Perhaps you, like most parents, feel that once your child comes out of the water, there is no risk of drowning.
But in fact, you are wrong.
A few hours after the child has finished swimming, it is still possible to have [dry drowning] or [secondary drowning].
We will give a brief introduction to these two situations, hoping that parents can be more vigilant.
Why do you drown when you get out of the water?
[Drowning] generally refers to water entering the respiratory tract, causing dyspnea.
Most drowning occurs when the respiratory tract is flooded, but the two kinds of drowning to be mentioned today often occur when the water is choked during swimming but nothing happens, after coming out of the water, and even after the child chokes after drinking water.
Children are more likely to suffer from [dry drowning] or [secondary drowning] than adults, because children are relatively small in size and have relatively smaller respiratory tract and lungs.
It is conceivable that if the respiratory tract enters the same amount of water, the impact on children will definitely be greater than that of adults.
However, it is gratifying that both kinds of drowning are relatively rare, accounting for only 1% ~ 2% of all drowning incidents.
Is what [Dry Drowning]?
If water enters the child’s respiratory tract, flows to the throat and stimulates the throat, it will cause and choke water.
This will cause the child to suffer from laryngeal spasm. Severe contraction of throat muscles will lead to closure of glottis and airway.
As a result, the airway is blocked, the air cannot reach the lungs, and the child will have difficulty breathing and even suffocate.
This kind of situation usually occurs when children play in the water, but don’t be careless.
If a small amount of water did not cause severe cough at that time, but slowly flowed to the throat after the child came out of the water, then even if the child had already come out of the water, this dangerous situation might still occur.
Is what [secondary drowning]?
Looking at the name, one can probably guess that [secondary drowning] should occur after the child comes out of the water.
Like dry drowning, the child’s airway is also flooded. However, the water was not completely discharged through the child’s cough, and the whole airway was open, and the water entered the lungs all the way along the trachea.
When this water enters the lungs, it will cause a critical condition called pulmonary edema and dyspnea.
Secondary drowning may occur within 1 to 24 hours after choking. If the child is sleeping at the time of the attack, the consequences are simply unthinkable.
How discovered these two drowning in time?
If the child suffers from dry drowning or secondary drowning, at least one of the following symptoms may occur:
- Cough, chest pain, dyspnea, extreme fatigue
If the child is young, he may not be able to express his discomfort.
Parents can observe whether their children are different from normal times, such as becoming grumpy or listless-which means that their children may already be in a state of lack of oxygen.
What should parents do?
If the child has any of the symptoms mentioned above, take the child to see a doctor immediately.
Although these symptoms will disappear on their own in most cases, it is very necessary to take the child to check in time to eliminate the possibility of dry drowning or secondary drowning.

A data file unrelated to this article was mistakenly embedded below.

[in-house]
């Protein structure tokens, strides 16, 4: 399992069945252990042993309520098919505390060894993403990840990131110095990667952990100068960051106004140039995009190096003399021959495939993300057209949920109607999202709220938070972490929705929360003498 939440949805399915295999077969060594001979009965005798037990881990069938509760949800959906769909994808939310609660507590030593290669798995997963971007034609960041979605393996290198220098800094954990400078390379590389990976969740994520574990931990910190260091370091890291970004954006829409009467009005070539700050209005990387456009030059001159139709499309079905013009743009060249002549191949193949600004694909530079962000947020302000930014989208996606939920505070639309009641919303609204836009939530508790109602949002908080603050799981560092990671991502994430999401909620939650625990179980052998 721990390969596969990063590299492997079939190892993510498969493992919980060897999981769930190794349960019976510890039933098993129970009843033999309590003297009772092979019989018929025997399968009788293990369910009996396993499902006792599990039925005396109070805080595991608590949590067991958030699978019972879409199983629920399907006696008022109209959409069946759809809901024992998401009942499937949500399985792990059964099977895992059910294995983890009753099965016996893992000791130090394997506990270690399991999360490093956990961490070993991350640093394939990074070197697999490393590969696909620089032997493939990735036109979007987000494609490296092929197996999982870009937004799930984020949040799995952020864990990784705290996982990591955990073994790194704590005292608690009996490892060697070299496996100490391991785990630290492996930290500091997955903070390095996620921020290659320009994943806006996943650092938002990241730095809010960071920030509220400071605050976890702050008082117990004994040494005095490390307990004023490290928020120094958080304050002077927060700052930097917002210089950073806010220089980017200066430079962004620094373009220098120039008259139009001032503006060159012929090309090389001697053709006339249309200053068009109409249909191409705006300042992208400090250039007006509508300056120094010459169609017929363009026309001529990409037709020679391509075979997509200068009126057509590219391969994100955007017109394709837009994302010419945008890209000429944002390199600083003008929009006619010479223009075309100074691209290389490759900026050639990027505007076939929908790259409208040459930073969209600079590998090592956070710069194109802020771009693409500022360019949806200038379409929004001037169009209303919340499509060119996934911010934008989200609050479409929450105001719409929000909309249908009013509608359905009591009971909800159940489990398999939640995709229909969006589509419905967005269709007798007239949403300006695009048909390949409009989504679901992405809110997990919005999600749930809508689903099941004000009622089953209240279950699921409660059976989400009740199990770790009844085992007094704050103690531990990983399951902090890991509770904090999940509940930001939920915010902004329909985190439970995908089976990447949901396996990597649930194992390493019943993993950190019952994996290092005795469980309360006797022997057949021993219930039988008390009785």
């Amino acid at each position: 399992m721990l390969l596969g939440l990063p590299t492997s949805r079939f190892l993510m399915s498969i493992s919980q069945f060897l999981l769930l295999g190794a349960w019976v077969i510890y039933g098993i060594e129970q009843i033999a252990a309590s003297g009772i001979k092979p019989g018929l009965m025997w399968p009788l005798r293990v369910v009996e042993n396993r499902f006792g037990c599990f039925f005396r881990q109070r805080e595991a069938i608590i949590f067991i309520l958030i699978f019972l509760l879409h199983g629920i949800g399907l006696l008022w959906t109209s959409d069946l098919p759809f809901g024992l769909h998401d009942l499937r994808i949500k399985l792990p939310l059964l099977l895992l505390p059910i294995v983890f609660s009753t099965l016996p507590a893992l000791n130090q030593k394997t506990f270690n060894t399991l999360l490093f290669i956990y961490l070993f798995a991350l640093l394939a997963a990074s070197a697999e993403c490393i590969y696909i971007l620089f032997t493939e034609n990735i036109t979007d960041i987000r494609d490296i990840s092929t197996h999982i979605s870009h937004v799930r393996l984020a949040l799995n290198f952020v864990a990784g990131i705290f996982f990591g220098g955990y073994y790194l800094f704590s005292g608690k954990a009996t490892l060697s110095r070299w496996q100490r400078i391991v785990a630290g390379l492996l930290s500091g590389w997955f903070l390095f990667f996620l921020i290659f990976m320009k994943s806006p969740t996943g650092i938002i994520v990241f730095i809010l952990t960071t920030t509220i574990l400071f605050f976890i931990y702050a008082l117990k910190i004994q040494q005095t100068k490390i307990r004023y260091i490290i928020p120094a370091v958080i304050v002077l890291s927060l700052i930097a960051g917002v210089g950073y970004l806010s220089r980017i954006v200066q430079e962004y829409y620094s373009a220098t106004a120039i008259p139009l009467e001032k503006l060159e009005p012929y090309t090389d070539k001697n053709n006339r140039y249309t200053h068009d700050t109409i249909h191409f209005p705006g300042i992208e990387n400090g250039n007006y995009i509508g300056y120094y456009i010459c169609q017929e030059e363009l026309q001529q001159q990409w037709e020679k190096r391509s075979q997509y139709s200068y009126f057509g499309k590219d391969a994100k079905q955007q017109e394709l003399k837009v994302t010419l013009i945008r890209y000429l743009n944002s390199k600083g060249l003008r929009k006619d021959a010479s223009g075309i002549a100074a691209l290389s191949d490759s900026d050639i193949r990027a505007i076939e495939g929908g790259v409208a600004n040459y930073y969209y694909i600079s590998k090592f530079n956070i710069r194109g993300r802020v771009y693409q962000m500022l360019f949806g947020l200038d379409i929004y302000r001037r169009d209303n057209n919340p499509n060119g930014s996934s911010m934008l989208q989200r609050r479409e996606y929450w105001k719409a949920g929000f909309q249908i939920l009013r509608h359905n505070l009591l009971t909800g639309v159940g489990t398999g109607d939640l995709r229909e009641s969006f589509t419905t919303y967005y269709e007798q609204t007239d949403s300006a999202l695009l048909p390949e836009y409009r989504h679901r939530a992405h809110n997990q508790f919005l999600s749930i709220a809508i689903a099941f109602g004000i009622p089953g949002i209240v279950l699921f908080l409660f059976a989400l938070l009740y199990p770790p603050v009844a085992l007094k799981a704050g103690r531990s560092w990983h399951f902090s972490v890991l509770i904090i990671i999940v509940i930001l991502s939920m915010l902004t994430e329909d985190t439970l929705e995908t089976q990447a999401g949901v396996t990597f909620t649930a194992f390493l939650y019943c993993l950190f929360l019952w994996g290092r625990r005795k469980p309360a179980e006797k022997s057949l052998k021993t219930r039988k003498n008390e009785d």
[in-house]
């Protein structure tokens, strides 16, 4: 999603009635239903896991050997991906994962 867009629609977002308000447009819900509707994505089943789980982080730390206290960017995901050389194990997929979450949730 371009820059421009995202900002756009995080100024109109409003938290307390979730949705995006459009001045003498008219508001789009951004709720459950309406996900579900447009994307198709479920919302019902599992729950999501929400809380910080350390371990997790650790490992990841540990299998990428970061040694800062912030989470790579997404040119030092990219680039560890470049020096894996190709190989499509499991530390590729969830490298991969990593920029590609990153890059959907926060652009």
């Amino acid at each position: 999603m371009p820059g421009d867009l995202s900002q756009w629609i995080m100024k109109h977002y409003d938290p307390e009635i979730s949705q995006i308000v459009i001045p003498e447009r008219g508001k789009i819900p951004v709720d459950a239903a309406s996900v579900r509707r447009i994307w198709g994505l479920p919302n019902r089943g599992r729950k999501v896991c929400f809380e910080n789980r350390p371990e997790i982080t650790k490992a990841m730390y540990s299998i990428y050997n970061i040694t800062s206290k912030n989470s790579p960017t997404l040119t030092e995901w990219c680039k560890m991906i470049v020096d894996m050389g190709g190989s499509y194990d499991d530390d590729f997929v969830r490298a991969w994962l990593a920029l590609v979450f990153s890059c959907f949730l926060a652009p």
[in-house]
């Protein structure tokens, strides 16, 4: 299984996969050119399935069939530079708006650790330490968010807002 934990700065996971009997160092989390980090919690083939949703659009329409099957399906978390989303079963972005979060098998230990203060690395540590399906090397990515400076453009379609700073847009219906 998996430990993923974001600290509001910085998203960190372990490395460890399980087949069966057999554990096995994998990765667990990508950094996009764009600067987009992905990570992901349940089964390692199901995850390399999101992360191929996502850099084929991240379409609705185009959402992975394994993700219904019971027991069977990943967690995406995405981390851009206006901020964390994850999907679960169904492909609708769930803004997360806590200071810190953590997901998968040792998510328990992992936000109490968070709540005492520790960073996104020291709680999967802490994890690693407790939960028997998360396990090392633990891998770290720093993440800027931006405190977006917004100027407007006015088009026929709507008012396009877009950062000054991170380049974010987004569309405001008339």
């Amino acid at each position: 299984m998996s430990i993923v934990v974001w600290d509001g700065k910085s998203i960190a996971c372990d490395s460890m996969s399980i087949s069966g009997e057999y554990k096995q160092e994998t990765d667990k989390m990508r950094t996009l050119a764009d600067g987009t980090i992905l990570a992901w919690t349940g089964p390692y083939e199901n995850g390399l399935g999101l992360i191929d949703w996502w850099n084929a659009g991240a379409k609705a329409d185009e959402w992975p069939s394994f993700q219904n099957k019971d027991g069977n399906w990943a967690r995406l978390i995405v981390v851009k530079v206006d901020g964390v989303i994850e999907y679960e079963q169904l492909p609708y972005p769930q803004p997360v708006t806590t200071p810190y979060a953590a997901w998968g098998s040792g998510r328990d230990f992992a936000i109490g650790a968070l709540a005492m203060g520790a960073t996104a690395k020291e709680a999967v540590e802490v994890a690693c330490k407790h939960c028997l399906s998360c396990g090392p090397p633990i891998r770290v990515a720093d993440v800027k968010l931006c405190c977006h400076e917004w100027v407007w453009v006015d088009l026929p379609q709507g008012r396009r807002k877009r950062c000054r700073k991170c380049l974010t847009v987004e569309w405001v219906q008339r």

In fact, if the treatment is timely, every child with dry drowning and secondary drowning can be cured.
Unfortunately, too many parents ignored the initial mild symptoms and it was too late to find out what was wrong.
As a parent, the most important job is to keep close observation within 24 hours after the child chokes.
Doctors do some what?
If these symptoms do not ease or worsen instead, please immediately send the child to the emergency department of a nearby hospital instead of a small clinic without rescue conditions.
The child is in hospital and may need the following treatment:
- Perform an X-ray lung examination; Place infusion bottles to establish intravenous infusion channels; Receive continuous ECG monitoring.
However, these projects are probably difficult to realize in ordinary clinics.
There is no specific medicine for dry drowning or secondary drowning. What children really need is to receive [life support treatment] in the hospital.
In other words, doctors will frequently check the patency of children’s respiratory tract and the oxygen content in children’s blood.
If the child has severe dyspnea, the doctor may need to intubate the trachea so that the child’s lungs can get enough oxygen.
How to prevent drowning?
This is probably the most important part, so let’s put it at the end.
[Pay Attention to Safety in Swimming] This is not empty talk. The following tips may be helpful to parents:
When children are playing in the water or at the water’s edge, they should always keep their eyes and attention on the children. Danger may occur at any time.
In any place with water, such as near wells, banks, fountains, marshes, etc., children should always be prevented from falling in/jumping in/falling in.
Don’t relax your vigilance because the water is not too deep. Drowning can occur in any water area, such as bathtubs, toilet bowls, ponds, or even small plastic swimming pools.
In the swimming pool, children are only allowed to swim in areas with lifeguards.
Even if the child has learned to swim, the child must not be allowed to swim alone.
Do you remember everything?